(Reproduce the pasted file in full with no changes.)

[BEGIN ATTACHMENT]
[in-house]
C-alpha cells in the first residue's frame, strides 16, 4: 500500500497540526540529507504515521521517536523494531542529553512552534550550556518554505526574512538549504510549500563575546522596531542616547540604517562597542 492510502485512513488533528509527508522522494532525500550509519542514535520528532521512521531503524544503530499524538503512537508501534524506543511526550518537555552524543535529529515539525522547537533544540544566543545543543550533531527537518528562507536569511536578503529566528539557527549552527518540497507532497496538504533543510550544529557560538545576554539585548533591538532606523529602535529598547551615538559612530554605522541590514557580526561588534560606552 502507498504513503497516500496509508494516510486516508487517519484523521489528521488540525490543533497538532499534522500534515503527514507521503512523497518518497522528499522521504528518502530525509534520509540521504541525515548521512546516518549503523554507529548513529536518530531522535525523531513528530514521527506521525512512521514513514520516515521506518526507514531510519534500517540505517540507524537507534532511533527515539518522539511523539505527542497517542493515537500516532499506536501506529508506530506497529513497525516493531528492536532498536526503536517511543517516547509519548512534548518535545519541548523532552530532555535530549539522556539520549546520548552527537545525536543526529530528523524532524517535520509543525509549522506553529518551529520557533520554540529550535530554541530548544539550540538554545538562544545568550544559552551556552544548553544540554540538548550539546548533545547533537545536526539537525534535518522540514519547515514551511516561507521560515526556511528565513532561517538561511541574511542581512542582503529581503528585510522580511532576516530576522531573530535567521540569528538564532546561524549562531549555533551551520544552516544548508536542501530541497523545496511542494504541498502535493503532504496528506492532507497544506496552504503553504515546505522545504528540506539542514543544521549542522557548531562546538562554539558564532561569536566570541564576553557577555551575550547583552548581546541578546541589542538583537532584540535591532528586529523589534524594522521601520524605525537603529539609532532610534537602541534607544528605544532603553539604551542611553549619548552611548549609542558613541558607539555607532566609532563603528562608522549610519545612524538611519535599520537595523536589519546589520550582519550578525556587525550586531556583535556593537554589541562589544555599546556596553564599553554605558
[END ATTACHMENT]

[in-house]
C-alpha cells in the first residue's frame, strides 16, 4: 500500500497540526540529507504515521521517536523494531542529553512552534550550556518554505526574512538549504510549500563575546522596531542616547540604517562597542 492510502485512513488533528509527508522522494532525500550509519542514535520528532521512521531503524544503530499524538503512537508501534524506543511526550518537555552524543535529529515539525522547537533544540544566543545543543550533531527537518528562507536569511536578503529566528539557527549552527518540497507532497496538504533543510550544529557560538545576554539585548533591538532606523529602535529598547551615538559612530554605522541590514557580526561588534560606552 502507498504513503497516500496509508494516510486516508487517519484523521489528521488540525490543533497538532499534522500534515503527514507521503512523497518518497522528499522521504528518502530525509534520509540521504541525515548521512546516518549503523554507529548513529536518530531522535525523531513528530514521527506521525512512521514513514520516515521506518526507514531510519534500517540505517540507524537507534532511533527515539518522539511523539505527542497517542493515537500516532499506536501506529508506530506497529513497525516493531528492536532498536526503536517511543517516547509519548512534548518535545519541548523532552530532555535530549539522556539520549546520548552527537545525536543526529530528523524532524517535520509543525509549522506553529518551529520557533520554540529550535530554541530548544539550540538554545538562544545568550544559552551556552544548553544540554540538548550539546548533545547533537545536526539537525534535518522540514519547515514551511516561507521560515526556511528565513532561517538561511541574511542581512542582503529581503528585510522580511532576516530576522531573530535567521540569528538564532546561524549562531549555533551551520544552516544548508536542501530541497523545496511542494504541498502535493503532504496528506492532507497544506496552504503553504515546505522545504528540506539542514543544521549542522557548531562546538562554539558564532561569536566570541564576553557577555551575550547583552548581546541578546541589542538583537532584540535591532528586529523589534524594522521601520524605525537603529539609532532610534537602541534607544528605544532603553539604551542611553549619548552611548549609542558613541558607539555607532566609532563603528562608522549610519545612524538611519535599520537595523536589519546589520550582519550578525556587525550586531556583535556593537554589541562589544555599546556596553564599553554605558